He said building trades are looking more toward the public sector for work.
"Even within the tight budget constraints that our public officials face this year, we are encouraged by the commitment that we see for school construction," he said.
He said in the Abbott Districts in Hudson County, $125 million in construction work will start in the coming year.
"We're also continuing our work with the light rail," he said, noting many people in the private and public sector "just wouldn't quit until light rail became a reality."
In additional reports, Mayor Doria outlined the details of what is the single biggest development project in the state of New Jersey - the redevelopment of Bayonne's Military Ocean Terminal into a deepwater port, commercial, residential and office development at a cost that could reach $10 billion over the next 10 to 15 years.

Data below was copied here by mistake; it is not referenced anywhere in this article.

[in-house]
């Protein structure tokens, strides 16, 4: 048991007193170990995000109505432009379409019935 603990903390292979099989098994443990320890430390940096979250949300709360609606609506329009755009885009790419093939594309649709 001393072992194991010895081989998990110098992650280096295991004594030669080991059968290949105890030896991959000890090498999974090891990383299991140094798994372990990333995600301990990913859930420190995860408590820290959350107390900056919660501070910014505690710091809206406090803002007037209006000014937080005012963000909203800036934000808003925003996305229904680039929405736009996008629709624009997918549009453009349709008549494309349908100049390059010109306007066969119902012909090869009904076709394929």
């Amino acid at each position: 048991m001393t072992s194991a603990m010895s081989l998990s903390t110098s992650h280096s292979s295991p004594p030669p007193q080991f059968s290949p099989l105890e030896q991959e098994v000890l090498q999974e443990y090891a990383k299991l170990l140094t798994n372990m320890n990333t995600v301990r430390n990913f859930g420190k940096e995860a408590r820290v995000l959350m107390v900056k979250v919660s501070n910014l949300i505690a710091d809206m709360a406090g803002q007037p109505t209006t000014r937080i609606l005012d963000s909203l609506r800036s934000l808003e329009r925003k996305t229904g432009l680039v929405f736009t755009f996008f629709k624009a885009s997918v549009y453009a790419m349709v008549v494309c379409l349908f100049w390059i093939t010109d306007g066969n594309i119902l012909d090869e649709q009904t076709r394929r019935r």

The MOT, located on a 437-acre, 2-mile-long peninsula, was closed by the federal government and transferred to Bayonne in 1999 as part of a 1995 restructuring of the military facilities around the country. Although Bayonne fought the closing because it resulted in the loss of about 3,000 jobs, it has since developed an ambitious plan that could turn that piece of land into one of the most profitable in county.
Turnpike moves ahead
Further north on the Jersey City/Secaucus border, the development of the Secaucus Transfer Station and variety of connected projects could see a major change in associated development.